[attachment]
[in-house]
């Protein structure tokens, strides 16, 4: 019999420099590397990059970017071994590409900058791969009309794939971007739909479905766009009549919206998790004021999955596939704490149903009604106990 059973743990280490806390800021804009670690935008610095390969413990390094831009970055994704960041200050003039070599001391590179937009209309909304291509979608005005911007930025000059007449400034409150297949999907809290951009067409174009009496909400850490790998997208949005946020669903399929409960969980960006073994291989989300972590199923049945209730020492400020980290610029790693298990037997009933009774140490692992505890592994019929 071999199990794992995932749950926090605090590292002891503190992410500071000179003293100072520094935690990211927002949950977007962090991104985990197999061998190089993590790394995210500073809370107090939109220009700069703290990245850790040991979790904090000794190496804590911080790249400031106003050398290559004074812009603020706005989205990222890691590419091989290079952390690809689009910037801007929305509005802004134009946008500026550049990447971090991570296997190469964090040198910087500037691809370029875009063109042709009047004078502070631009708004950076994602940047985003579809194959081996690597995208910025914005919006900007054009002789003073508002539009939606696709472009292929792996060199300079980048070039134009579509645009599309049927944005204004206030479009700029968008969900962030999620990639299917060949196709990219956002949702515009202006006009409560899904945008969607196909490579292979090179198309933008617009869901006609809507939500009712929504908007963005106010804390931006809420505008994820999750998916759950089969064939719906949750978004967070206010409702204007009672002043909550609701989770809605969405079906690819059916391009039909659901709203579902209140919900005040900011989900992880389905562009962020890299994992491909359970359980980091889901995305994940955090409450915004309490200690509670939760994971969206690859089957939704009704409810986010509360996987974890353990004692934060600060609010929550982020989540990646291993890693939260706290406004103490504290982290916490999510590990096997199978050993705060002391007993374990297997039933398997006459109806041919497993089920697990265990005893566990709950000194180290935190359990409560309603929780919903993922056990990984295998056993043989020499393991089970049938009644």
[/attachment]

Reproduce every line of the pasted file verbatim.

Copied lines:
[in-house]
């Protein structure tokens, strides 16, 4: 019999420099590397990059970017071994590409900058791969009309794939971007739909479905766009009549919206998790004021999955596939704490149903009604106990 059973743990280490806390800021804009670690935008610095390969413990390094831009970055994704960041200050003039070599001391590179937009209309909304291509979608005005911007930025000059007449400034409150297949999907809290951009067409174009009496909400850490790998997208949005946020669903399929409960969980960006073994291989989300972590199923049945209730020492400020980290610029790693298990037997009933009774140490692992505890592994019929 071999199990794992995932749950926090605090590292002891503190992410500071000179003293100072520094935690990211927002949950977007962090991104985990197999061998190089993590790394995210500073809370107090939109220009700069703290990245850790040991979790904090000794190496804590911080790249400031106003050398290559004074812009603020706005989205990222890691590419091989290079952390690809689009910037801007929305509005802004134009946008500026550049990447971090991570296997190469964090040198910087500037691809370029875009063109042709009047004078502070631009708004950076994602940047985003579809194959081996690597995208910025914005919006900007054009002789003073508002539009939606696709472009292929792996060199300079980048070039134009579509645009599309049927944005204004206030479009700029968008969900962030999620990639299917060949196709990219956002949702515009202006006009409560899904945008969607196909490579292979090179198309933008617009869901006609809507939500009712929504908007963005106010804390931006809420505008994820999750998916759950089969064939719906949750978004967070206010409702204007009672002043909550609701989770809605969405079906690819059916391009039909659901709203579902209140919900005040900011989900992880389905562009962020890299994992491909359970359980980091889901995305994940955090409450915004309490200690509670939760994971969206690859089957939704009704409810986010509360996987974890353990004692934060600060609010929550982020989540990646291993890693939260706290406004103490504290982290916490999510590990096997199978050993705060002391007993374990297997039933398997006459109806041919497993089920697990265990005893566990709950000194180290935190359990409560309603929780919903993922056990990984295998056993043989020499393991089970049938009644």